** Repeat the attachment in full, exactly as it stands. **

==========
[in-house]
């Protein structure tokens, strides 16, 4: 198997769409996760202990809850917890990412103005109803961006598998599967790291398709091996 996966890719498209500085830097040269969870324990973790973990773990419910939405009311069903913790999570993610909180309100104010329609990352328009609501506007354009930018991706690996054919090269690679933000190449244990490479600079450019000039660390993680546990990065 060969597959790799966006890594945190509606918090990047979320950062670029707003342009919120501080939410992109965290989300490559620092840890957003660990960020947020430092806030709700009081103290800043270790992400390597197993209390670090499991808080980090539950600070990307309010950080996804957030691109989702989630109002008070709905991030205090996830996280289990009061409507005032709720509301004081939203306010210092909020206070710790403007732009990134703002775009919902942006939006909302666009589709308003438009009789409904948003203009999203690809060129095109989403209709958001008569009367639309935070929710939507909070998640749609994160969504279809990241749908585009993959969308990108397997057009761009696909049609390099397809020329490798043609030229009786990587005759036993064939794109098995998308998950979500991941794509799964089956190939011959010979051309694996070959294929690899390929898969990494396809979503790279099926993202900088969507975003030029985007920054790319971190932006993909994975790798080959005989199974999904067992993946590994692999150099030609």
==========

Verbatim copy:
[in-house]
């Protein structure tokens, strides 16, 4: 198997769409996760202990809850917890990412103005109803961006598998599967790291398709091996 996966890719498209500085830097040269969870324990973790973990773990419910939405009311069903913790999570993610909180309100104010329609990352328009609501506007354009930018991706690996054919090269690679933000190449244990490479600079450019000039660390993680546990990065 060969597959790799966006890594945190509606918090990047979320950062670029707003342009919120501080939410992109965290989300490559620092840890957003660990960020947020430092806030709700009081103290800043270790992400390597197993209390670090499991808080980090539950600070990307309010950080996804957030691109989702989630109002008070709905991030205090996830996280289990009061409507005032709720509301004081939203306010210092909020206070710790403007732009990134703002775009919902942006939006909302666009589709308003438009009789409904948003203009999203690809060129095109989403209709958001008569009367639309935070929710939507909070998640749609994160969504279809990241749908585009993959969308990108397997057009761009696909049609390099397809020329490798043609030229009786990587005759036993064939794109098995998308998950979500991941794509799964089956190939011959010979051309694996070959294929690899390929898969990494396809979503790279099926993202900088969507975003030029985007920054790319971190932006993909994975790798080959005989199974999904067992993946590994692999150099030609």